Sarcasm Quotes

Sarcasm I now see to be, in general, the language of the Devil; for which reason I have, long since, as good as renounced it.

Thomas Carlyle

There are many kinds of smiles, each having a distinct character. Some announce goodness and sweetness, others betray sarcasm, bitterness and pride; some soften the countenance by their languishing tenderness, others brighten by their spiritual vivacity.

Johann Kaspar Lavater

And wasn't that a great moment in baseball history, Holly Grace replied with withering sarcasm. Helen Keller pitching and Little Stevie Wonder catching.

Susan Elizabeth Phillips

In my opinion, I think sarcasm and humor in a song, without turning it into a novelty song, is really charming.

Alanis Morissette

There are many kinds of smiles, each having a distinct character. Some announce goodness and sweetness, others betray sarcasm, bitterness and pride; some soften the countenance by their languishing tenderness, others brighten by their spiritual vivac.

Johann Kaspar Lavater

Sarcasm is the language of the devil, for which reason I have long since as good as renounced it.

Thomas Carlyle

Sarcasm: the last refuge of modest and chaste-souled people when the privacy of their soul is coarsely and intrusively invaded.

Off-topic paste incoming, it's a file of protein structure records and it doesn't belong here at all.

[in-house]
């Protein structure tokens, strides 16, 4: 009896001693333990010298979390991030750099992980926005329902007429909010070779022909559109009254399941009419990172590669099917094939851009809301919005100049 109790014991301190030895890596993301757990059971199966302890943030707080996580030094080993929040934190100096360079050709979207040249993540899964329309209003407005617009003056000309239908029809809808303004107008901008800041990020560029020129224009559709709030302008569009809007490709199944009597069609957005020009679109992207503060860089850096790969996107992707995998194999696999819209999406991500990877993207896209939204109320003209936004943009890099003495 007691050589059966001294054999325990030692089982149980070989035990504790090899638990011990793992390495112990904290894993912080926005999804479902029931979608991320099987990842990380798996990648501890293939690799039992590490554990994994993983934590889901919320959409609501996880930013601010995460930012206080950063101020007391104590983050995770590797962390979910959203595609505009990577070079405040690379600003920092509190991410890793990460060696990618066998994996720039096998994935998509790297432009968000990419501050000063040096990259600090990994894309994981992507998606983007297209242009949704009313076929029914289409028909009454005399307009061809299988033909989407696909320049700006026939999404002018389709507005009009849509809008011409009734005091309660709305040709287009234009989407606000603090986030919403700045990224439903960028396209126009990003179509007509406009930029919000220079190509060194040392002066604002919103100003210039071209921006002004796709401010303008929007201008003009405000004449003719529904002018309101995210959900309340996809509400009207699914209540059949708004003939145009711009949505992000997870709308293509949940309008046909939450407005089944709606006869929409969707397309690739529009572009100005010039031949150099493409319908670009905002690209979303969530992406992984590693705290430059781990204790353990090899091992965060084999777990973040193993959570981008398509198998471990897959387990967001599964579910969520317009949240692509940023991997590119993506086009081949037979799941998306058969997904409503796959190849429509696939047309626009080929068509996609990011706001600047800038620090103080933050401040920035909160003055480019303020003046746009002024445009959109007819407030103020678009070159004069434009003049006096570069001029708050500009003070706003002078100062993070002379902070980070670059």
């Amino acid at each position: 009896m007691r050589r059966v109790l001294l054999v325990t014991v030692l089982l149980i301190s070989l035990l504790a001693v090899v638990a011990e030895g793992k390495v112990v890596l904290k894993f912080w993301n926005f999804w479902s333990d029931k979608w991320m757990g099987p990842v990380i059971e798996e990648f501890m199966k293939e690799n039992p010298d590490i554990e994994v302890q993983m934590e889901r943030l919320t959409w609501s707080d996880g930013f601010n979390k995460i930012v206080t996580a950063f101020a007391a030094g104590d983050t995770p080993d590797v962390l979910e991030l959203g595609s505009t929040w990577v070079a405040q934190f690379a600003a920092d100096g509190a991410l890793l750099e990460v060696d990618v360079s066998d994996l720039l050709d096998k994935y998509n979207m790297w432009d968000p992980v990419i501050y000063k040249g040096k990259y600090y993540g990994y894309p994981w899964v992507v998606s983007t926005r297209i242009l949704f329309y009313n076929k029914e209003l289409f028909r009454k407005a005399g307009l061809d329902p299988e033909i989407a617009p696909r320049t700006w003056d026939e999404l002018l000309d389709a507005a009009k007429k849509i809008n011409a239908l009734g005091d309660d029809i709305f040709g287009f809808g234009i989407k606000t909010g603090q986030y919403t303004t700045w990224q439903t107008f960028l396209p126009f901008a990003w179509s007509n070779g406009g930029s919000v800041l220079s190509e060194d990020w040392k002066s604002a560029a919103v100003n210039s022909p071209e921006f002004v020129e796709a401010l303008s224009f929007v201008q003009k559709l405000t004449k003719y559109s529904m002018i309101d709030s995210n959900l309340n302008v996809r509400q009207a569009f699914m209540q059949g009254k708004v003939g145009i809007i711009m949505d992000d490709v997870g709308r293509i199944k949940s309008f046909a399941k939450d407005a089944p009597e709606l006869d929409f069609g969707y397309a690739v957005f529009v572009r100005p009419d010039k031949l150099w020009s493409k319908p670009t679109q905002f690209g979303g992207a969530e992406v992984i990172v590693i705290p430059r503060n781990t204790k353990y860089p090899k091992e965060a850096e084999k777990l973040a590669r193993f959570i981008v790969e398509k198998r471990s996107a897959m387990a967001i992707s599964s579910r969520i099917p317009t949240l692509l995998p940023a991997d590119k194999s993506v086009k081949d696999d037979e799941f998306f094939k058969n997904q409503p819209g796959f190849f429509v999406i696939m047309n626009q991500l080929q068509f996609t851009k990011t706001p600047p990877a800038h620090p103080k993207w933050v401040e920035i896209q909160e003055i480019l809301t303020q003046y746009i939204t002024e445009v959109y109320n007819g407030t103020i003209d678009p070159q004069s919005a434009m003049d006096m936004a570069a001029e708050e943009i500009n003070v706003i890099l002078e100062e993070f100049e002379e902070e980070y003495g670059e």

Fyodor Dostoevski

Vice is man's nature: virtue is a habit -- or a mask. . . . The foregoing maxim shows the difference between truth and sarcasm.

William Hazlitt

There`s a good sense of fun and lack of sarcasm in the Texans, maybe a little earnestness which is kind of why I found it quite Australian.

Rachel Griffiths

He has to learn that petulance is not sarcasm, and that insolence is not invective.

Benjamin Disraeli

Sarcasm is a Manchester trait.

Peter Hook

Sarcasm I now see to be, in general, the language of the devil; for which reason I have long since as good as renounced it.

Thomas Carlyle

What I claim is to live to the full the contradiction of my time, which may well make sarcasm the condition of truth.

Roland Barthes

Blows are sarcasm's turned stupid.

George Eliot

The writer who neglects punctuation, or mispunctuates, is liable to be misunderstood for the want of merely a comma, it often occurs that an axiom appears a paradox, or that a sarcasm is converted into a sermonoid.

Edgar Allan Poe

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